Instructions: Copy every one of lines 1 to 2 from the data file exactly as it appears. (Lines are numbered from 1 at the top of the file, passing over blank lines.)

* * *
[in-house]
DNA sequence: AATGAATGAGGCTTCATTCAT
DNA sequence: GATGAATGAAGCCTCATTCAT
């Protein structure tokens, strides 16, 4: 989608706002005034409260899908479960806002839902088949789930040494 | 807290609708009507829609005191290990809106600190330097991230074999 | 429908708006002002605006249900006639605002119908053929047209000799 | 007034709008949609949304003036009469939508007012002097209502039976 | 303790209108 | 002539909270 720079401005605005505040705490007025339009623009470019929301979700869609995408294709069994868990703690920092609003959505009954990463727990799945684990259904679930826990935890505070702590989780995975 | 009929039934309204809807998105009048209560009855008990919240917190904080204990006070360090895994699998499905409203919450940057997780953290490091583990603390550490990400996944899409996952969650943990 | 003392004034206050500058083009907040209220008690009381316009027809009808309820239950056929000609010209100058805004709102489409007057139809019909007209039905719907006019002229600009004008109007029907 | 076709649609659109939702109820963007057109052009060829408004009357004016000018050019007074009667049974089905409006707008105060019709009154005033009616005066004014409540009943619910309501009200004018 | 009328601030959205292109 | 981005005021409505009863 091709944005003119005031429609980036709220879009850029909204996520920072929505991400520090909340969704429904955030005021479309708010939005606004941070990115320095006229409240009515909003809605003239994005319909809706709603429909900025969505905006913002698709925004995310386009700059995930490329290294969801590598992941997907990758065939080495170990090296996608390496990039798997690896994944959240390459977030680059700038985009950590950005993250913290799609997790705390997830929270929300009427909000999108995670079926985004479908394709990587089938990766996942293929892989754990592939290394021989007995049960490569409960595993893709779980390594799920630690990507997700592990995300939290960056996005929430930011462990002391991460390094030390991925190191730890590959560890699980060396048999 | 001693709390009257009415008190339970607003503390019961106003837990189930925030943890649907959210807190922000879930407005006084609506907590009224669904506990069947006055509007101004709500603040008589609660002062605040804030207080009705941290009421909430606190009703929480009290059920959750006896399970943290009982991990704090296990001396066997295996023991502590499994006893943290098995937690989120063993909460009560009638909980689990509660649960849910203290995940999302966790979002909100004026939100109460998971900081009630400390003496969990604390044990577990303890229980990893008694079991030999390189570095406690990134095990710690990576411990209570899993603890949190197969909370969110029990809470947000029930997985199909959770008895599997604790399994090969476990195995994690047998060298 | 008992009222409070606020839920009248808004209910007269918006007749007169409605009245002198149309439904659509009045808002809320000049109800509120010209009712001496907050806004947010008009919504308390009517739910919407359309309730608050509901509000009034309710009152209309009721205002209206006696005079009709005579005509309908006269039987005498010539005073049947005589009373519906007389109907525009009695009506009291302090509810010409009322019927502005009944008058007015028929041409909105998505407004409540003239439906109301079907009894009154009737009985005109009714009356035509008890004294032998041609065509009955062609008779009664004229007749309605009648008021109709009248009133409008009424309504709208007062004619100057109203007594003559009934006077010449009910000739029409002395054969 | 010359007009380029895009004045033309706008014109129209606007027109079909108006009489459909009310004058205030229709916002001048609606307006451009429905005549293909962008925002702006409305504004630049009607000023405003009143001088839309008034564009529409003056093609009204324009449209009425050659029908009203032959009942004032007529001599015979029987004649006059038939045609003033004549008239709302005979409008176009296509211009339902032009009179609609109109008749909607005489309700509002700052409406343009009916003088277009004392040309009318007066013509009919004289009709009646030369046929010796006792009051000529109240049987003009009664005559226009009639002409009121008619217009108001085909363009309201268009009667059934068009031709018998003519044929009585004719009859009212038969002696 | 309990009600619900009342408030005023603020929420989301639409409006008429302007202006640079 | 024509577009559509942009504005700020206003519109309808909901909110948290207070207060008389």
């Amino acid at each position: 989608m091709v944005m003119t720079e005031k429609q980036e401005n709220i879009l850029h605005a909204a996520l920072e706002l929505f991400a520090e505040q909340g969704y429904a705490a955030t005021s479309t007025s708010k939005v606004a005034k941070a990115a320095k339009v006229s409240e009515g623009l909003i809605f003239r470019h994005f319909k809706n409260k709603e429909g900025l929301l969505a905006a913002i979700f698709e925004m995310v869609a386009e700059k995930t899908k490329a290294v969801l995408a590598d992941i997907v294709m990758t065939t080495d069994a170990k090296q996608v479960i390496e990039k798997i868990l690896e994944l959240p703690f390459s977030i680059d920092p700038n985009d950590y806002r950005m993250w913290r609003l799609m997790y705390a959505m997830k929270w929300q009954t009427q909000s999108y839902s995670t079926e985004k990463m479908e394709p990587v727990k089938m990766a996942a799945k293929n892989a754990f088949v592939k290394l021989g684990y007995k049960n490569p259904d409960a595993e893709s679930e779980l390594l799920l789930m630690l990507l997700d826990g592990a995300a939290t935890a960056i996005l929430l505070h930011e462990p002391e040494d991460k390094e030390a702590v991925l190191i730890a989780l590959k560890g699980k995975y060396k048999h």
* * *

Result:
[in-house]
DNA sequence: AATGAATGAGGCTTCATTCAT